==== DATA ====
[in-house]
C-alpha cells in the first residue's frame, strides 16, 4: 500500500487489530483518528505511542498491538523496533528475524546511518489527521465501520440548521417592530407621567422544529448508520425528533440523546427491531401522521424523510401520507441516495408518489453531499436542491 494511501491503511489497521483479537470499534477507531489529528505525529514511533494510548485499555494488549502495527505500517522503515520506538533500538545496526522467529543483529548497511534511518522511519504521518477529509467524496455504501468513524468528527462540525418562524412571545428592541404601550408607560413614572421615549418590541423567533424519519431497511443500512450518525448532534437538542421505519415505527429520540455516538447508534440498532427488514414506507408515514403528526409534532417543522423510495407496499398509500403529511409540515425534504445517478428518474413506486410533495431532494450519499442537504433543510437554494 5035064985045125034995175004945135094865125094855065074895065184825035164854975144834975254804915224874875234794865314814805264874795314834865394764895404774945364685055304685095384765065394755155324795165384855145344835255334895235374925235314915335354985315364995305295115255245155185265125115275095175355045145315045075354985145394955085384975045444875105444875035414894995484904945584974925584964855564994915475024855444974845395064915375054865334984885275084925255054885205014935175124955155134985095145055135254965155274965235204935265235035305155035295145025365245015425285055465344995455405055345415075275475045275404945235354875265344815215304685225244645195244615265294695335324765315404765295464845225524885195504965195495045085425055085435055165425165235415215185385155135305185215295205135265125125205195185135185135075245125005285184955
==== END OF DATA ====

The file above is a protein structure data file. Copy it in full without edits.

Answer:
[in-house]
C-alpha cells in the first residue's frame, strides 16, 4: 500500500487489530483518528505511542498491538523496533528475524546511518489527521465501520440548521417592530407621567422544529448508520425528533440523546427491531401522521424523510401520507441516495408518489453531499436542491 494511501491503511489497521483479537470499534477507531489529528505525529514511533494510548485499555494488549502495527505500517522503515520506538533500538545496526522467529543483529548497511534511518522511519504521518477529509467524496455504501468513524468528527462540525418562524412571545428592541404601550408607560413614572421615549418590541423567533424519519431497511443500512450518525448532534437538542421505519415505527429520540455516538447508534440498532427488514414506507408515514403528526409534532417543522423510495407496499398509500403529511409540515425534504445517478428518474413506486410533495431532494450519499442537504433543510437554494 5035064985045125034995175004945135094865125094855065074895065184825035164854975144834975254804915224874875234794865314814805264874795314834865394764895404774945364685055304685095384765065394755155324795165384855145344835255334895235374925235314915335354985315364995305295115255245155185265125115275095175355045145315045075354985145394955085384975045444875105444875035414894995484904945584974925584964855564994915475024855444974845395064915375054865334984885275084925255054885205014935175124955155134985095145055135254965155274965235204935265235035305155035295145025365245015425285055465344995455405055345415075275475045275404945235354875265344815215304685225244645195244615265294695335324765315404765295464845225524885195504965195495045085425055085435055165425165235415215185385155135305185215295205135265125125205195185135185135075245125005285184955